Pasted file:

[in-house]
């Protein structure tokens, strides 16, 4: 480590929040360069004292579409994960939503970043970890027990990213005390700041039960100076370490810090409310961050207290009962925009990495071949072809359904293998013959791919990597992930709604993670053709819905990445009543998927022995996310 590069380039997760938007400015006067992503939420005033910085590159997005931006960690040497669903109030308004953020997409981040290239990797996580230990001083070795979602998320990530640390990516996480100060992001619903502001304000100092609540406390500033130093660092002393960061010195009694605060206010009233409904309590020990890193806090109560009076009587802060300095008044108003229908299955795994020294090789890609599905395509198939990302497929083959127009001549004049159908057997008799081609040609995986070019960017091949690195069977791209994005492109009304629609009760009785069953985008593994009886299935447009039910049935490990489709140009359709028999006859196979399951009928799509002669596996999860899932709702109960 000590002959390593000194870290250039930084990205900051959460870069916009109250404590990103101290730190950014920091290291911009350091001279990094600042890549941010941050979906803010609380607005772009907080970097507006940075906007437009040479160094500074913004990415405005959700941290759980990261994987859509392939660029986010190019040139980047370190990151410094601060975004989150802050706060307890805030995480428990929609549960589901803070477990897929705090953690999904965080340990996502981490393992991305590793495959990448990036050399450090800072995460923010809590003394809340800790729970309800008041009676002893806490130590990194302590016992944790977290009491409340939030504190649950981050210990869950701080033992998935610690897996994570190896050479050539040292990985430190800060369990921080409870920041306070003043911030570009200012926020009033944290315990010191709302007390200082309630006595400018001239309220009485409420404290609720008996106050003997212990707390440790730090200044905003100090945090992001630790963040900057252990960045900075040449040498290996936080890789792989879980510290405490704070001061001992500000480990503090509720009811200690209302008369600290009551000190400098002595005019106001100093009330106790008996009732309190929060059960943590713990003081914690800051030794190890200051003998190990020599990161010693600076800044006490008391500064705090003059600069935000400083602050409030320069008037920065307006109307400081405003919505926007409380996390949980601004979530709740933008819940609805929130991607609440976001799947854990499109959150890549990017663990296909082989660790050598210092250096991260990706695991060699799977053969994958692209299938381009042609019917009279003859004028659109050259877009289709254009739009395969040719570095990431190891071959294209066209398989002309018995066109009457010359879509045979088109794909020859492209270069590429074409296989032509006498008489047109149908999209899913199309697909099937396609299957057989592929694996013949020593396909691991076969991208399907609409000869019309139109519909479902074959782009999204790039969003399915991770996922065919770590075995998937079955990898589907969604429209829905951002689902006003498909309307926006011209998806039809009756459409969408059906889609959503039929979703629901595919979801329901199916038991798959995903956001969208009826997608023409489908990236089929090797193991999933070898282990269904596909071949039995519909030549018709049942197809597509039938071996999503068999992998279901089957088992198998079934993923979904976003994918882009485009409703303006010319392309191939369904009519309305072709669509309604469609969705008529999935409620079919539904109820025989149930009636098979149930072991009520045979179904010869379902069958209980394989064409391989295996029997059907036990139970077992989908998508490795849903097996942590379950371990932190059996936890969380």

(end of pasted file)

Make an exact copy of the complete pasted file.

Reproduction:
[in-house]
């Protein structure tokens, strides 16, 4: 480590929040360069004292579409994960939503970043970890027990990213005390700041039960100076370490810090409310961050207290009962925009990495071949072809359904293998013959791919990597992930709604993670053709819905990445009543998927022995996310 590069380039997760938007400015006067992503939420005033910085590159997005931006960690040497669903109030308004953020997409981040290239990797996580230990001083070795979602998320990530640390990516996480100060992001619903502001304000100092609540406390500033130093660092002393960061010195009694605060206010009233409904309590020990890193806090109560009076009587802060300095008044108003229908299955795994020294090789890609599905395509198939990302497929083959127009001549004049159908057997008799081609040609995986070019960017091949690195069977791209994005492109009304629609009760009785069953985008593994009886299935447009039910049935490990489709140009359709028999006859196979399951009928799509002669596996999860899932709702109960 000590002959390593000194870290250039930084990205900051959460870069916009109250404590990103101290730190950014920091290291911009350091001279990094600042890549941010941050979906803010609380607005772009907080970097507006940075906007437009040479160094500074913004990415405005959700941290759980990261994987859509392939660029986010190019040139980047370190990151410094601060975004989150802050706060307890805030995480428990929609549960589901803070477990897929705090953690999904965080340990996502981490393992991305590793495959990448990036050399450090800072995460923010809590003394809340800790729970309800008041009676002893806490130590990194302590016992944790977290009491409340939030504190649950981050210990869950701080033992998935610690897996994570190896050479050539040292990985430190800060369990921080409870920041306070003043911030570009200012926020009033944290315990010191709302007390200082309630006595400018001239309220009485409420404290609720008996106050003997212990707390440790730090200044905003100090945090992001630790963040900057252990960045900075040449040498290996936080890789792989879980510290405490704070001061001992500000480990503090509720009811200690209302008369600290009551000190400098002595005019106001100093009330106790008996009732309190929060059960943590713990003081914690800051030794190890200051003998190990020599990161010693600076800044006490008391500064705090003059600069935000400083602050409030320069008037920065307006109307400081405003919505926007409380996390949980601004979530709740933008819940609805929130991607609440976001799947854990499109959150890549990017663990296909082989660790050598210092250096991260990706695991060699799977053969994958692209299938381009042609019917009279003859004028659109050259877009289709254009739009395969040719570095990431190891071959294209066209398989002309018995066109009457010359879509045979088109794909020859492209270069590429074409296989032509006498008489047109149908999209899913199309697909099937396609299957057989592929694996013949020593396909691991076969991208399907609409000869019309139109519909479902074959782009999204790039969003399915991770996922065919770590075995998937079955990898589907969604429209829905951002689902006003498909309307926006011209998806039809009756459409969408059906889609959503039929979703629901595919979801329901199916038991798959995903956001969208009826997608023409489908990236089929090797193991999933070898282990269904596909071949039995519909030549018709049942197809597509039938071996999503068999992998279901089957088992198998079934993923979904976003994918882009485009409703303006010319392309191939369904009519309305072709669509309604469609969705008529999935409620079919539904109820025989149930009636098979149930072991009520045979179904010869379902069958209980394989064409391989295996029997059907036990139970077992989908998508490795849903097996942590379950371990932190059996936890969380």